There is no doubt that Salman Rushdie has a way with words. He is capable of writing devastatingly gorgeous prose, but in this offering, despite the wordsmithing, he didn't twine his narratives together well enough to have the whole hang together quite like he's capable of doing. I first read Rushdie when I was in graduate school. Midnight's Children was a complete revelation. It was stunning and impressive and made me rush right out to buy everything else he'd written to that point. Not too long after that came the fatwa over The Satanic Verses and in my usual modus operandi ("if it's causing a kerfuffle or being banned, I must buy it and support the author"), I zipped out and purchased that too despite not being terribly intrigued by the premise. I finally read it last year. And it bored me silly. So Mr. Rushdie had hit both ends of the reading experience spectrum for me, high and low. Perhaps then, it makes sense that this read was middle of the road. He's just covering all his bases.
The novel opens with a yellow-haired traveler making his way towards the great city of Mughal Emperor Akbar. Calling himself the Mogor dell'Amore, this character is the thread that will ultimately weave the seemingly disparate story lines together. There is the storyline of Akbar and his imaginary wife, the story of three boys in Florence, and the story of the eponymous Enchantress of Florence, Qara Koz. In each of the story lines, especially as they come closer and closer to converging, Rushdie is clearly playing with apparent opposites: East and West, real and imagined, history and fiction. But he is also highlighting the similarities among things so seemingly different.
Our yellow-haired stranger in his patchwork coat of many colors tells a tale to Akbar, the tale of a forgotten Mughal princess who left the East for the West and was subsequently scrubbed from history. Is his tale true and if so, what impact will it have on the court of Akbar? There are multiple side narratives threading through the recounting of Qara Koz's life and Rushdie often interrupts his own narrative with asides to pull the reader out of the haze into which our storyteller has carefully led us. These textual interruptions, and indeed the many allusions (many of which I am certain I missed) scattered throughout, bring the reader up short, always pointing to the fictional and illusory nature of both this story and the story within the story.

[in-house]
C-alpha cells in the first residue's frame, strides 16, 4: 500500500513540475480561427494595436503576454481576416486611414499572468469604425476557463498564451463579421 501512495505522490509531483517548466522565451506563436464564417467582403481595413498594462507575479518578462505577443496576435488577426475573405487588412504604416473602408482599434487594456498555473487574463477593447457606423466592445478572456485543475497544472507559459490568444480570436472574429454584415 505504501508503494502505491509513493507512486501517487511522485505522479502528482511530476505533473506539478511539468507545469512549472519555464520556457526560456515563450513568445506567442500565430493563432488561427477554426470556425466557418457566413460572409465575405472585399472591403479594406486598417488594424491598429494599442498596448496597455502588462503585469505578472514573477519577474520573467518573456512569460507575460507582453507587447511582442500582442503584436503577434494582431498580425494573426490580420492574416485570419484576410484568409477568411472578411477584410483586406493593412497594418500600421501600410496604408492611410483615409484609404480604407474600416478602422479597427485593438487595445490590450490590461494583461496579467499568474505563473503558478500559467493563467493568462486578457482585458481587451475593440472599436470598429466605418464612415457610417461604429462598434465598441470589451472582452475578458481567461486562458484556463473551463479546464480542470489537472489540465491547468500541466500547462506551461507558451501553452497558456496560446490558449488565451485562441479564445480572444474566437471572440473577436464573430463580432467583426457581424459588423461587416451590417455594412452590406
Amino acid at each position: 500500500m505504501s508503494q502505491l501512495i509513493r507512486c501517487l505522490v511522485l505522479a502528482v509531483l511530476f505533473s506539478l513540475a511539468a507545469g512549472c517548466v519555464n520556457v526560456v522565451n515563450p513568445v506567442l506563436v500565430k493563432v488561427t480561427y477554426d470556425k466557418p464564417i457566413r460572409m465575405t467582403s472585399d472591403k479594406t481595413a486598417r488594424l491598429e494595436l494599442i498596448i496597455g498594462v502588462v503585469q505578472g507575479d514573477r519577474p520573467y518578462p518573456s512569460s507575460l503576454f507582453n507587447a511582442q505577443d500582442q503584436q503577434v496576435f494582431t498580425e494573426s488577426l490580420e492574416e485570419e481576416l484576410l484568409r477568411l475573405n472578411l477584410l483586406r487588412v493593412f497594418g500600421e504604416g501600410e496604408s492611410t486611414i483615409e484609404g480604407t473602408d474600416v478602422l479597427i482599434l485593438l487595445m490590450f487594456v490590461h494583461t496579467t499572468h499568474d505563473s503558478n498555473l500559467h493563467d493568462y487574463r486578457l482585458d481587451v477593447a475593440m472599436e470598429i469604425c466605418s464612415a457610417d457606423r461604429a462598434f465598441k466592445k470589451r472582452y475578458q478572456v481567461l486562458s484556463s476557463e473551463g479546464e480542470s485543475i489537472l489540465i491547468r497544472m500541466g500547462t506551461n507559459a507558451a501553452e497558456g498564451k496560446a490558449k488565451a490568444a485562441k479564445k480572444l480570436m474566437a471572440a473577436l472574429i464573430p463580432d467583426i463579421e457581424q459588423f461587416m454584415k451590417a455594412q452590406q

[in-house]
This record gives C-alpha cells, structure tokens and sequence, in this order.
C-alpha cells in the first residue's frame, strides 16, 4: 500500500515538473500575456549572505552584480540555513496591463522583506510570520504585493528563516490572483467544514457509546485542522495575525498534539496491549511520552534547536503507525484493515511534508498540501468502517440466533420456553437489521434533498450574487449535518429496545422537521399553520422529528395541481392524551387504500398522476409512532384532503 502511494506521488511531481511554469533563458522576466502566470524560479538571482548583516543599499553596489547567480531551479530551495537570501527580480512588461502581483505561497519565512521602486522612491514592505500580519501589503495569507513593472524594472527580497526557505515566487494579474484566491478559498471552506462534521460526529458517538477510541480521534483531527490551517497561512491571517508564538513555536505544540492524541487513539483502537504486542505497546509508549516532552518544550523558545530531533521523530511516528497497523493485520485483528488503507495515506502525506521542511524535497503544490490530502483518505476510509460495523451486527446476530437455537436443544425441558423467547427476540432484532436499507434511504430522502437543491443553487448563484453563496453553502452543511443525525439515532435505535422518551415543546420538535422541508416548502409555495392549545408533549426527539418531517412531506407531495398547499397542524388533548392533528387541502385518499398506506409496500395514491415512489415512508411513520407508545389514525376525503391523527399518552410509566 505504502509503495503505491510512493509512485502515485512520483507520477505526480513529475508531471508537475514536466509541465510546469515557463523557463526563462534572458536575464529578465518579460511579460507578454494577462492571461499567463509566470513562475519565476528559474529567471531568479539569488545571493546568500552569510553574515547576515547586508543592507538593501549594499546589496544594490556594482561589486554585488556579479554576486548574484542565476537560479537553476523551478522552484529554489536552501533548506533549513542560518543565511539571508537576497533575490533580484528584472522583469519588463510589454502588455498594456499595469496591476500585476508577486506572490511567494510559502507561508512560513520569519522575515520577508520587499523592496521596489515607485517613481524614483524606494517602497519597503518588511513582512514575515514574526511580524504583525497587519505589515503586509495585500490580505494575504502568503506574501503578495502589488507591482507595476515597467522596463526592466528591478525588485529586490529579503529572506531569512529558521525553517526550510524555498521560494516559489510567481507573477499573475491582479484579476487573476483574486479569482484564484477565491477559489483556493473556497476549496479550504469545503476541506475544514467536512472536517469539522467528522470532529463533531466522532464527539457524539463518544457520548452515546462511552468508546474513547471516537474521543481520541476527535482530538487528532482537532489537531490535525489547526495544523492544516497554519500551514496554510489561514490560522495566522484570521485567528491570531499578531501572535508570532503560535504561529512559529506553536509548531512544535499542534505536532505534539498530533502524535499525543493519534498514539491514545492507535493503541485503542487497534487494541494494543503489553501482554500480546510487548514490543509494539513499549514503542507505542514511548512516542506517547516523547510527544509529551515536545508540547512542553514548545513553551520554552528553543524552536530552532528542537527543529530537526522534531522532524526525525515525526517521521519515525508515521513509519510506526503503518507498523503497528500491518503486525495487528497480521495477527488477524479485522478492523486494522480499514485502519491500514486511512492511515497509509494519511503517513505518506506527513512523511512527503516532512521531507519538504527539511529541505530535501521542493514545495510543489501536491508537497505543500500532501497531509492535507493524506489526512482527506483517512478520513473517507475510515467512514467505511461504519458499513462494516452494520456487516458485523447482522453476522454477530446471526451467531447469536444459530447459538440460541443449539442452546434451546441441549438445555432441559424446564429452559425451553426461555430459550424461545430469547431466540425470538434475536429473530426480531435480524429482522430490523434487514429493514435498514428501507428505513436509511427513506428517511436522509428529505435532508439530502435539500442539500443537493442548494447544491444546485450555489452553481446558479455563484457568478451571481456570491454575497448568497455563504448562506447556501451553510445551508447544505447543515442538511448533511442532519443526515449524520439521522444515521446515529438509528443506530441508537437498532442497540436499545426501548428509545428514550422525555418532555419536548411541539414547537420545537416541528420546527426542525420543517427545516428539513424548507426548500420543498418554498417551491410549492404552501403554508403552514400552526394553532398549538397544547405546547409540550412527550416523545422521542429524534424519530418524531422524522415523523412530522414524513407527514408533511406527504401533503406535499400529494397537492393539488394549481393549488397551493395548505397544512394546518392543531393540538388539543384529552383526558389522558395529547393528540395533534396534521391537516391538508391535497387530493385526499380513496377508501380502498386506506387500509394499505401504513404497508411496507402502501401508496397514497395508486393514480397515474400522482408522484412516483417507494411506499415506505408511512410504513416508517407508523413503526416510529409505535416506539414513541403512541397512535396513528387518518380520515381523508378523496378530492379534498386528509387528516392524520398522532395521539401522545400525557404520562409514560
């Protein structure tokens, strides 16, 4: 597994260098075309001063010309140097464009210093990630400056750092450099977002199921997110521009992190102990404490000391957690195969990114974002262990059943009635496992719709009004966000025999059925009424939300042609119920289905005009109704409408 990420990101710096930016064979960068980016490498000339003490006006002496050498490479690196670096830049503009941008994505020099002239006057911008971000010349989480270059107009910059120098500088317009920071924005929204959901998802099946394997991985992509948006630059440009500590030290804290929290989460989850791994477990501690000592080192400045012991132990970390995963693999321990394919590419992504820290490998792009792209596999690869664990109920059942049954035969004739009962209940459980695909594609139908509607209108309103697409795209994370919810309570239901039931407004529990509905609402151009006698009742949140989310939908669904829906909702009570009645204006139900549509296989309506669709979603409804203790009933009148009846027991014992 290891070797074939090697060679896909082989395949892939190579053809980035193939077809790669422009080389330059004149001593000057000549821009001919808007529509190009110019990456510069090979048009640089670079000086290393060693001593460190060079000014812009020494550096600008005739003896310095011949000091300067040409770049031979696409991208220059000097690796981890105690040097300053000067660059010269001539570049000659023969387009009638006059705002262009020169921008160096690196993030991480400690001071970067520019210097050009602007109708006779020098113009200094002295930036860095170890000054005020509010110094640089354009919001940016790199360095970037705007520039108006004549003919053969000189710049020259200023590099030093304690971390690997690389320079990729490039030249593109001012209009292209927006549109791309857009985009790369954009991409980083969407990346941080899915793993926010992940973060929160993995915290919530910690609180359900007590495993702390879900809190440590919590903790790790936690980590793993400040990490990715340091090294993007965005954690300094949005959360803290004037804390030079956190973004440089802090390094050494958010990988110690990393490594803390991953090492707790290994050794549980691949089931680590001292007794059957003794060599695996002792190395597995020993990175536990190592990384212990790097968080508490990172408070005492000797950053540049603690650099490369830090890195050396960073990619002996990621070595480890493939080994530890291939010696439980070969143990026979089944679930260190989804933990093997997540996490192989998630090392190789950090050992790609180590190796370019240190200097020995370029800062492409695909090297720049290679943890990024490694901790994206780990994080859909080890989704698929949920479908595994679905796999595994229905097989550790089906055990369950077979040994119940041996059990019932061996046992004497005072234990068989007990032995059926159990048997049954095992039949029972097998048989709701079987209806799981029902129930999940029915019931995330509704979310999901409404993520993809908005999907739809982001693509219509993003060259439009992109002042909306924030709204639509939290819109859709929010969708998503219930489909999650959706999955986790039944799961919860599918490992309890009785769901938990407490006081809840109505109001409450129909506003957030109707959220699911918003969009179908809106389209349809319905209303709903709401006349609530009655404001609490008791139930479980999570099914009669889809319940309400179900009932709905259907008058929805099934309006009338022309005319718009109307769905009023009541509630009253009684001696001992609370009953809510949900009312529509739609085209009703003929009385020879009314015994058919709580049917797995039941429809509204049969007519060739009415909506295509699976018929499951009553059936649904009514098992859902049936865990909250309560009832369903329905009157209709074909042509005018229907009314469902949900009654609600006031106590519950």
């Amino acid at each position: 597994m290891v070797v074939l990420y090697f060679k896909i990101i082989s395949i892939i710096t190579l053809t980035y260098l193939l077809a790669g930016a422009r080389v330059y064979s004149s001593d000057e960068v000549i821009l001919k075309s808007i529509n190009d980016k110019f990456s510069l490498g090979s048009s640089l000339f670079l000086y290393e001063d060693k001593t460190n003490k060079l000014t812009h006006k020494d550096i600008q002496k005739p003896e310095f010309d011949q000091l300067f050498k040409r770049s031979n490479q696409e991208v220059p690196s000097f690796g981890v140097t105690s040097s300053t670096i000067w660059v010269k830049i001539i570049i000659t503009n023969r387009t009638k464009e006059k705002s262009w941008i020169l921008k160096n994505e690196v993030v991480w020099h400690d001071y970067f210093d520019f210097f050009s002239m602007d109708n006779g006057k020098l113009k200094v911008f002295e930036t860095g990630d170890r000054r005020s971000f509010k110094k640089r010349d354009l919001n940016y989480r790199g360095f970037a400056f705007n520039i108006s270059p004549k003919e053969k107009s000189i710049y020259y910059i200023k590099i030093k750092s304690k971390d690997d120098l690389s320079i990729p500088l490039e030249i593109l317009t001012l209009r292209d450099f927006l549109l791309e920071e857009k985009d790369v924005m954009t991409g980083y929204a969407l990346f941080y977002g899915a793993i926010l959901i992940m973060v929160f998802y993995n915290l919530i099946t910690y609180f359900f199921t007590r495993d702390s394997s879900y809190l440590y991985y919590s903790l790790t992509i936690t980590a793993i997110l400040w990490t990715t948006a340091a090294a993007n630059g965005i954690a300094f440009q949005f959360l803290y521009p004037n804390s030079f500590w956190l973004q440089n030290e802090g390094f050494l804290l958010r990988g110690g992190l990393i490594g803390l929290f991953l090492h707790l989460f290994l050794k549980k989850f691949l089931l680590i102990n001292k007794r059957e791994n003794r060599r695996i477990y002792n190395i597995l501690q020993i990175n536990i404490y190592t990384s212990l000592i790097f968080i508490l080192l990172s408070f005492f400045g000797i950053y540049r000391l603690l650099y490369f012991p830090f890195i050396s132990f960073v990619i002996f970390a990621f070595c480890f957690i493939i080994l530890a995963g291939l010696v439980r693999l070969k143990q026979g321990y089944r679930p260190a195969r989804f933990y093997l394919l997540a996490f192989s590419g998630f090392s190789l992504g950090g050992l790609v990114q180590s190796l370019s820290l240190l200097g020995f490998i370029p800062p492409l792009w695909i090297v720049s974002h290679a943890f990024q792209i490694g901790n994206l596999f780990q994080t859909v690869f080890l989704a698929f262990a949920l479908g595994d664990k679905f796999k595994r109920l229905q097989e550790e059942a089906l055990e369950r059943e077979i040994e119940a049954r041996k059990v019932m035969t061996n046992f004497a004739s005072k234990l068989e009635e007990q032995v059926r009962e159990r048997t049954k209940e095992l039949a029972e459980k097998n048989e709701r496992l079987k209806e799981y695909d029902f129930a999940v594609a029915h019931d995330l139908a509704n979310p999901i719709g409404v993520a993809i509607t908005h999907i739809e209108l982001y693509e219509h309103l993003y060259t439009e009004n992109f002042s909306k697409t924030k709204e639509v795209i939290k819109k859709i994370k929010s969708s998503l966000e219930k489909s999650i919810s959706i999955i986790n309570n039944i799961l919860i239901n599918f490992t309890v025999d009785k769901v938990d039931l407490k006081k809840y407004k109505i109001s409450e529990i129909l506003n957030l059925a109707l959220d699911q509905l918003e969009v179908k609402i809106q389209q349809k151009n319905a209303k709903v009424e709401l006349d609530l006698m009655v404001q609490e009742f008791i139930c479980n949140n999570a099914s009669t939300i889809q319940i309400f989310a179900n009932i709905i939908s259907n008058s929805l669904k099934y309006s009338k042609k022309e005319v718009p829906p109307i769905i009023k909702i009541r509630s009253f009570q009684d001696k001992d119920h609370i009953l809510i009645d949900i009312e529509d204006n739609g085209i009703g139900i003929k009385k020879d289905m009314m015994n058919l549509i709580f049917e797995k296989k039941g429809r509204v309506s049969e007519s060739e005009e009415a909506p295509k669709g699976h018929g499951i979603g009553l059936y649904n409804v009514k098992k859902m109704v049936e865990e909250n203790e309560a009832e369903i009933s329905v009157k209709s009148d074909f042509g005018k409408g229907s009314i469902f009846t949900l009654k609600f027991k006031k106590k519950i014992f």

Somehow, even with all the dazzling sleight of hand by Rushdie, ultimately the story was a little flat. Despite Qara Koz gaining in solidity throughout the telling of her story, she never came across as a fully realized character. She remained transparent, merely showing others through the lens of her actions rather than becoming the focus herself. Was this intentional and I've missed the point? Perhaps. I enjoyed the novel while in Akbar's city far more than I did once the setting changed to Florence and the maneuverings of the Medici family. The Mughal empire was more richly evoked than Florence, at least for me. It was clever to use real, historical people in this fictional investigation into the idea of the real versus the created but perhaps the novel wandered too far and wide to entirely and successfully pull off whatever ambitious intention Rushdie had for it. An interesting read, I was left feeling a bit let down despite recognizing Rushdie's undoubted brilliance.